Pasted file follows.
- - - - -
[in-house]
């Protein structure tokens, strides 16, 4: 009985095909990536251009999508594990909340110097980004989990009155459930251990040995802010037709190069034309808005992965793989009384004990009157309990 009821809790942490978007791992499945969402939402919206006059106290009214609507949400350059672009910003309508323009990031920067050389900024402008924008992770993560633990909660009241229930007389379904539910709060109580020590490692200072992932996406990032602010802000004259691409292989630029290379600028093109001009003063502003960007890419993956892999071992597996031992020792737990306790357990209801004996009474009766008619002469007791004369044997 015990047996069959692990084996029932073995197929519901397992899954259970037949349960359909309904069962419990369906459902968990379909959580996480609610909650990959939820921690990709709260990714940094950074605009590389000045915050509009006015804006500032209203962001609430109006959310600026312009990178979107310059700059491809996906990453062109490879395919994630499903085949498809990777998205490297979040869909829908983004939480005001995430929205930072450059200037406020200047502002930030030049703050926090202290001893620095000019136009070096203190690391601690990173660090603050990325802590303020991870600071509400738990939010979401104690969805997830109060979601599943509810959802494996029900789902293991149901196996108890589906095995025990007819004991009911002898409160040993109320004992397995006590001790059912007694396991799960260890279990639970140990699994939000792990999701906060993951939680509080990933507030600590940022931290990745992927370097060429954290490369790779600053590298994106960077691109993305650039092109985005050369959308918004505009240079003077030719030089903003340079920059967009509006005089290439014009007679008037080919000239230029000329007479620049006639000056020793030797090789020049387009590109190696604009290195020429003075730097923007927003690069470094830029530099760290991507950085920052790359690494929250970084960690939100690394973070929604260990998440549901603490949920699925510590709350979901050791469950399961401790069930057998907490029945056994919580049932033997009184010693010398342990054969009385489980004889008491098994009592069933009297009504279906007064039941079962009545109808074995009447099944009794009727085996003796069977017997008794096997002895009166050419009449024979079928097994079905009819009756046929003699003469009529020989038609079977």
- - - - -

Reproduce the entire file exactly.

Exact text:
[in-house]
């Protein structure tokens, strides 16, 4: 009985095909990536251009999508594990909340110097980004989990009155459930251990040995802010037709190069034309808005992965793989009384004990009157309990 009821809790942490978007791992499945969402939402919206006059106290009214609507949400350059672009910003309508323009990031920067050389900024402008924008992770993560633990909660009241229930007389379904539910709060109580020590490692200072992932996406990032602010802000004259691409292989630029290379600028093109001009003063502003960007890419993956892999071992597996031992020792737990306790357990209801004996009474009766008619002469007791004369044997 015990047996069959692990084996029932073995197929519901397992899954259970037949349960359909309904069962419990369906459902968990379909959580996480609610909650990959939820921690990709709260990714940094950074605009590389000045915050509009006015804006500032209203962001609430109006959310600026312009990178979107310059700059491809996906990453062109490879395919994630499903085949498809990777998205490297979040869909829908983004939480005001995430929205930072450059200037406020200047502002930030030049703050926090202290001893620095000019136009070096203190690391601690990173660090603050990325802590303020991870600071509400738990939010979401104690969805997830109060979601599943509810959802494996029900789902293991149901196996108890589906095995025990007819004991009911002898409160040993109320004992397995006590001790059912007694396991799960260890279990639970140990699994939000792990999701906060993951939680509080990933507030600590940022931290990745992927370097060429954290490369790779600053590298994106960077691109993305650039092109985005050369959308918004505009240079003077030719030089903003340079920059967009509006005089290439014009007679008037080919000239230029000329007479620049006639000056020793030797090789020049387009590109190696604009290195020429003075730097923007927003690069470094830029530099760290991507950085920052790359690494929250970084960690939100690394973070929604260990998440549901603490949920699925510590709350979901050791469950399961401790069930057998907490029945056994919580049932033997009184010693010398342990054969009385489980004889008491098994009592069933009297009504279906007064039941079962009545109808074995009447099944009794009727085996003796069977017997008794096997002895009166050419009449024979079928097994079905009819009756046929003699003469009529020989038609079977």